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My teacher said that from $3$ to $6$ member cycloalkanes having any number and type of substituents we can always draw the planar structure and decide the specifics of stereochemistry like:

  1. Are they optically active or not?
  2. Are they meso compunds or not?
  3. Do they have a plane of symmetry/centre of symmetry/axis of symmetry/alternating axis of symmetry or not?

But I feel that the molecules are hardly in planar form. It would be incorrect to assume they are planar and find the specifics of stereochemistry. Only for cyclopropane the points should be correct as it is always planar. Maybe my teacher said that mistakenly in a hurry.

So regarding points $(1),(2)$ and $(3)$ who is correct? Why? Or are we both partially correct? I need a slightly detailed answer.

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  1. For a compound to be optically active it must not be superimposable with its mirror image. It's as simple as that. Also note that stereogenic centres are not always required for chirality. There are other types of chirality such as axial and planar chirality where a compound possesses either an axis or plane of chirality. Sometimes it can be the case that just the sterics of a molecule does not allow for free rotation of bonds and the molecule is locked one configuration. I think in the simplest cases of open chain molecules, you could indeed use the structural formula, but with rings which adopt specific 3D configurations, you must refer to the 3D structure.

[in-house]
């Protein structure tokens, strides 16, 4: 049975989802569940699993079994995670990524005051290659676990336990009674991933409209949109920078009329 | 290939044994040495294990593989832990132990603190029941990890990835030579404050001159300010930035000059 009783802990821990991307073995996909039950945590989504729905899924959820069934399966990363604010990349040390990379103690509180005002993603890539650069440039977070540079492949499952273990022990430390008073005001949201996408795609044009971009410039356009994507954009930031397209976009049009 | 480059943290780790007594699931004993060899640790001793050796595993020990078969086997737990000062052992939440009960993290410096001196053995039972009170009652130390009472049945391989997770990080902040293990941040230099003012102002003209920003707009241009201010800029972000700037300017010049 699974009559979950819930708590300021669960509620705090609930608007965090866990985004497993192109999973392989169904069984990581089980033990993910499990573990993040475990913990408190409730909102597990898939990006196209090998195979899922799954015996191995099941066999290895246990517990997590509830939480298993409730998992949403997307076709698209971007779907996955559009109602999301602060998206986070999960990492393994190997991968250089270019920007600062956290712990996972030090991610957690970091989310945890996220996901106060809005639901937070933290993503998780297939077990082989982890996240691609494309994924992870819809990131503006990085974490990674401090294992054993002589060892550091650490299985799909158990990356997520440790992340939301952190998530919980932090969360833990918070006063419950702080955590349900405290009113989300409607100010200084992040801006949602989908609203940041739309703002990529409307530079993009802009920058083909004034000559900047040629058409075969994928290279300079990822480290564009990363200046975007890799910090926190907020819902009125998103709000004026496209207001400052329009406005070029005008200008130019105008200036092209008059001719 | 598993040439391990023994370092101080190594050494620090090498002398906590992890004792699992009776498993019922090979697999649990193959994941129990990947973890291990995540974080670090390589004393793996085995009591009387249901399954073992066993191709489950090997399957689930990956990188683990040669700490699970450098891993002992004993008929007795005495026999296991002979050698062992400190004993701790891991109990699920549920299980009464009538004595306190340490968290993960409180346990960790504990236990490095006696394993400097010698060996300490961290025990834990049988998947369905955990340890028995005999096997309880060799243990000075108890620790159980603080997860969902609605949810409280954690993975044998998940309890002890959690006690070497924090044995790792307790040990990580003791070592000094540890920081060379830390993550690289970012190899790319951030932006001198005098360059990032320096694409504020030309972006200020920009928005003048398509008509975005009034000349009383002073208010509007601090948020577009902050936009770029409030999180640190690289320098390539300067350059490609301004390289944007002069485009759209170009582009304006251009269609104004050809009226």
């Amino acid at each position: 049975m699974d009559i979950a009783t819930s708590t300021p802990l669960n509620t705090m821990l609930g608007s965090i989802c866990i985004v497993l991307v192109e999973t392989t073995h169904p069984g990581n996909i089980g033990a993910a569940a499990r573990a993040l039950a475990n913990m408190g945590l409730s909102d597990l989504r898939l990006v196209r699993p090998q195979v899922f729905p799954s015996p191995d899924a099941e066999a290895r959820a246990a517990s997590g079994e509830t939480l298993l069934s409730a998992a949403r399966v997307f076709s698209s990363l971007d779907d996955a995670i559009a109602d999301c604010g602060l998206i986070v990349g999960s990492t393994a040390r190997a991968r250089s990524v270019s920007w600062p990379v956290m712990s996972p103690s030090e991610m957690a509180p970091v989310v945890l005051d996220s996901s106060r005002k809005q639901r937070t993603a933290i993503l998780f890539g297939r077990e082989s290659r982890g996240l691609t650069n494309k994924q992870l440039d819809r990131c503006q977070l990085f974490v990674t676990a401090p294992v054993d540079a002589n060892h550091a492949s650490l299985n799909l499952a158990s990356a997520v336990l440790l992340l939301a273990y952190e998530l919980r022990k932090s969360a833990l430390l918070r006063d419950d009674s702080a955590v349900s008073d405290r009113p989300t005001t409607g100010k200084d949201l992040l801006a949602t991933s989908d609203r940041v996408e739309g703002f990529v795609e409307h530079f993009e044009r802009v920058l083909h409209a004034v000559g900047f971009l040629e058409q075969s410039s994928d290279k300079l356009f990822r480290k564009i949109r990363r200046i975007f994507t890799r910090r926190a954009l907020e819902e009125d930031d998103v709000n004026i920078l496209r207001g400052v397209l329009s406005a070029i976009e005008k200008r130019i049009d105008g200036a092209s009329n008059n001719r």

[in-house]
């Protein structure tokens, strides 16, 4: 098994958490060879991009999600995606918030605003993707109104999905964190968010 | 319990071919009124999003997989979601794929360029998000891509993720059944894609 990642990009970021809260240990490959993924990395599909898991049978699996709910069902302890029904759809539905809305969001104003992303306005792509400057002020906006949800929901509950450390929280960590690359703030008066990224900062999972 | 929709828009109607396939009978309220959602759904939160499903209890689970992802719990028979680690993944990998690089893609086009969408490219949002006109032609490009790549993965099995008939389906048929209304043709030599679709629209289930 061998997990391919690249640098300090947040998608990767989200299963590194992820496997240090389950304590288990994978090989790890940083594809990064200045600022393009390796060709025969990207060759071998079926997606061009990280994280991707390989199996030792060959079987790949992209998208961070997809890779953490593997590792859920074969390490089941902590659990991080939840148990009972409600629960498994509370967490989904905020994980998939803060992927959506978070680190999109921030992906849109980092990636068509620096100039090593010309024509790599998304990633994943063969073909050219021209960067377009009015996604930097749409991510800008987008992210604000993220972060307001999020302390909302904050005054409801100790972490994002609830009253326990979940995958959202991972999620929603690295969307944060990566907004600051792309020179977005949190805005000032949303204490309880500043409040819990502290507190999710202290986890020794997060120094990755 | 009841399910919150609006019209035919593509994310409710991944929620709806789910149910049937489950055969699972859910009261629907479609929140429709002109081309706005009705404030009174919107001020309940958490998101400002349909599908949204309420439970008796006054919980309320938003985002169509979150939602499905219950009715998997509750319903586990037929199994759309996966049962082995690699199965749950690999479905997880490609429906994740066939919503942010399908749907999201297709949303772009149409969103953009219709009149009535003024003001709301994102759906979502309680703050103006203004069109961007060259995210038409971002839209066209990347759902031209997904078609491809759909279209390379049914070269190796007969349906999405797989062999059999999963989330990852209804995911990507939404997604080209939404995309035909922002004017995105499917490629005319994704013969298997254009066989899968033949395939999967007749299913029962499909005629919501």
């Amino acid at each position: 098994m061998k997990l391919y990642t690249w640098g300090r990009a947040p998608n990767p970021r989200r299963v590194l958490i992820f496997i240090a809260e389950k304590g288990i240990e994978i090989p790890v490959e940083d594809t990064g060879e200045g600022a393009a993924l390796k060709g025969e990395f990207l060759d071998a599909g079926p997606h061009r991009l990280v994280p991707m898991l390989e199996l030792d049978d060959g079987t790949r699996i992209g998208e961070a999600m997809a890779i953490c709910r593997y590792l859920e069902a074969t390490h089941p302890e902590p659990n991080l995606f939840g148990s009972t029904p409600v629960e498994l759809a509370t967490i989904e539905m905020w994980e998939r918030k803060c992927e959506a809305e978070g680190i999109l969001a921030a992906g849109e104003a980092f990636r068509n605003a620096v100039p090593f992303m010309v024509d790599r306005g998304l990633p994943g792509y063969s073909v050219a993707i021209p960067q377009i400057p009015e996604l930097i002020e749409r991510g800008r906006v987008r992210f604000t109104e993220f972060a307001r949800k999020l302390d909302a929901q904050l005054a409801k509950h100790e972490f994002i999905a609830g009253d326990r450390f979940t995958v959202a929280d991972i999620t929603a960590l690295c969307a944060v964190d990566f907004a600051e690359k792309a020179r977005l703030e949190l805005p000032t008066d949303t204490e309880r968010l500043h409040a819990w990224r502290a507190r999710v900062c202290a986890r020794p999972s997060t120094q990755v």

2. Again, as said in 1., to determine if a molecule is chiral, it's better to refer to its 3D structure, especially when with meso, when you are dealing with more than one stereogenic centre. For a compound to be meso, it must not be chiral, but posses stereogenic centeres (look up the definition).

  3. No, you cannot use the simple structure to determine symmetry elements present if that structure is not really planar. It's not necessary to build a model, but you must use wedged/dashed bonds to show stereochemistry.

If someone thinks differently, please comment and correct me.

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  • $\begingroup$ Axially and planar-ly chiral molecules do have "stereogenic units", even if they don't have "stereogenic centers". $\endgroup$ – Curt F. Oct 16 '16 at 15:36
  • $\begingroup$ Yes, I have referred to those as axis and plane of chirality and they are stereogenic indeed as two enantiomers are observed. $\endgroup$ – Vlad Oct 16 '16 at 15:52

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